Monday, April 18, 2011

This has been whispered about for years. Finally someone speaks.

Ever since women have been working for newspapers there have been male managers who suggest that they should stick to soft news because they may get hurt doing the hard stuff, like covering war.

When my car was firebombed while I was covering a disturbance, one editor suggested that maybe women should not cover dead-of-night dangerous situations. Another reporter, male, advised me to never get myself in a situation like that again.

I think their concern for me was genuine. But I can't imagine either one making the same remarks about a male journalist.

To deny anyone the opportunity to cover huge news events -- such as war, riots, or  killings -- is to deny the journalist professional experience and advancement. To do it based on gender is wrong.

The Washington Post author of this piece makes the salient point at the start: the solution is to train everyone, men and women, how to be safe when confronted with a dangerous situation. Two reasons: journalists should not have to put themselves in danger to do their jobs. And you don't get the story if you're raped and beaten.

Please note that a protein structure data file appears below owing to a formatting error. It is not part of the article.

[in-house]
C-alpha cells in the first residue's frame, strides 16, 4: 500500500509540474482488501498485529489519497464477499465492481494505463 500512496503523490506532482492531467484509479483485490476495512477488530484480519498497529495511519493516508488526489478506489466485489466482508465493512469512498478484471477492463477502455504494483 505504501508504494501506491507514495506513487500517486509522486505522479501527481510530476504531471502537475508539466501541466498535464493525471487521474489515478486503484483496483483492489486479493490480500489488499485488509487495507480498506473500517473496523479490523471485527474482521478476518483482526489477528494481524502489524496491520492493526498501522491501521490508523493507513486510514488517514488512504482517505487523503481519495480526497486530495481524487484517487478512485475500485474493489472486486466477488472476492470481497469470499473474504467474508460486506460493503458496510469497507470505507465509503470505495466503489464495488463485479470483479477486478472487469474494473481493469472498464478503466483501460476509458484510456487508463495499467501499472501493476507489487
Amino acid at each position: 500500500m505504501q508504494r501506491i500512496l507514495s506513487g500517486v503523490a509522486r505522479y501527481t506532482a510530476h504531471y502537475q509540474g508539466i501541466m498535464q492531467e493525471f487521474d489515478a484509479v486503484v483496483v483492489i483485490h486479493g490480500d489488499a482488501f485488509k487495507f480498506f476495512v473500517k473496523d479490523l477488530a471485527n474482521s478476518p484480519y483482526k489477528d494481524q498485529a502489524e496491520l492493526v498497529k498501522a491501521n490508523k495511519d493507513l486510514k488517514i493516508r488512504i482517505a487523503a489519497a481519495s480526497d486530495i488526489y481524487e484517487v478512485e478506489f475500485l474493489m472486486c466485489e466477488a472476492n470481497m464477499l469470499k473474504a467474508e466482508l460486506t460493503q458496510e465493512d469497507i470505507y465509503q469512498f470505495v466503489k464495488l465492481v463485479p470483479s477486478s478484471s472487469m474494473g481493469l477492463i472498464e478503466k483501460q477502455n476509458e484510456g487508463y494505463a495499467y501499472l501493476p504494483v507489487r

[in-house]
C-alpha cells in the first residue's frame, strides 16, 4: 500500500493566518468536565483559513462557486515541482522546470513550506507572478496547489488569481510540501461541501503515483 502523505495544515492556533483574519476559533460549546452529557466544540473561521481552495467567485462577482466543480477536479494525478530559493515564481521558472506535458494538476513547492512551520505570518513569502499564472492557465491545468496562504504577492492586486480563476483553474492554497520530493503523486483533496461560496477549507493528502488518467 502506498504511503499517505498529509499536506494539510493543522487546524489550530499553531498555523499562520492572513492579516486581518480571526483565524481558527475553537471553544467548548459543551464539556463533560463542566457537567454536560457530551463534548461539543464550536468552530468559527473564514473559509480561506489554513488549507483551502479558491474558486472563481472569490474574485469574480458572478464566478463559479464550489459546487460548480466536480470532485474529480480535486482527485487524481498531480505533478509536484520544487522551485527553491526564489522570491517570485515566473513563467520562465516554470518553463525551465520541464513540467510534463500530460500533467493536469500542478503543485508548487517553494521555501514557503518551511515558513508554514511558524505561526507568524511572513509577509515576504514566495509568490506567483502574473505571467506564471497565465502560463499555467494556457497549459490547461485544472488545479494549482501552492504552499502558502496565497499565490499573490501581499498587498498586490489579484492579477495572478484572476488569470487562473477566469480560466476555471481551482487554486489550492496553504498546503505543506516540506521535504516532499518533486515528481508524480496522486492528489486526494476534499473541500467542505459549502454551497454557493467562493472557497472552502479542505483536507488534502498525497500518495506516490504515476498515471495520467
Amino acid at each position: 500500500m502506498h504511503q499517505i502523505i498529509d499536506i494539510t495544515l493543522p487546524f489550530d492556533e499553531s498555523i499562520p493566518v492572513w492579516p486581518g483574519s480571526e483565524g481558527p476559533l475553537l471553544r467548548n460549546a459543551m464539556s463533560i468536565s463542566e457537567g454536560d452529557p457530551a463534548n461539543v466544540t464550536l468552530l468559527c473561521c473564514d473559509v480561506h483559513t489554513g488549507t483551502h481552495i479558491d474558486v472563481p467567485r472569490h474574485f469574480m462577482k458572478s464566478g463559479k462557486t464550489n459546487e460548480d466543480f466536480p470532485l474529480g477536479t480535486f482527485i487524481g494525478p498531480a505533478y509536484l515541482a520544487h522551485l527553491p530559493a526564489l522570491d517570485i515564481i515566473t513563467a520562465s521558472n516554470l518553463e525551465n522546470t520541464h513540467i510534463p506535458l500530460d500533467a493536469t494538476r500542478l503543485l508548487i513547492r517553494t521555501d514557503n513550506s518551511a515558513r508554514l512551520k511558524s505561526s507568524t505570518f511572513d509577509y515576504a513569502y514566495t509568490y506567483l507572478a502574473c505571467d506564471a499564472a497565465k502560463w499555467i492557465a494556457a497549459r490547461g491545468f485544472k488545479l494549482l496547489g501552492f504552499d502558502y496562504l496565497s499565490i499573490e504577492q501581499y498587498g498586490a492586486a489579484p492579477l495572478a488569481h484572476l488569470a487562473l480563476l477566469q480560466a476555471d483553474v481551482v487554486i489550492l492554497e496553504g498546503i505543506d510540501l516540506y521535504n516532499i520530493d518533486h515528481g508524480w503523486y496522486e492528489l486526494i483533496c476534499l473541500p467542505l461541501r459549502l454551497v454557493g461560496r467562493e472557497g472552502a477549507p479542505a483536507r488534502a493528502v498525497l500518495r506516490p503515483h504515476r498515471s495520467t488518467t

1. Terrific post, Skeeter/Judith. Even before women were able to fight in wars, they were often being killed in them . . . collateral damage.

    They should be able to go confidently into situations without well-intentioned men holding them back because they might get hurt.

    All things being equal (whatever that means) with training and opportunity, I also believe women can bring a unique perspective to violence and trauma.

  2. This is an important subject! If woman are held back from "dangerous" assignments, then the male attitudes that make the world dangerous will never change.


Hey, what do you think? Comment here and let me know.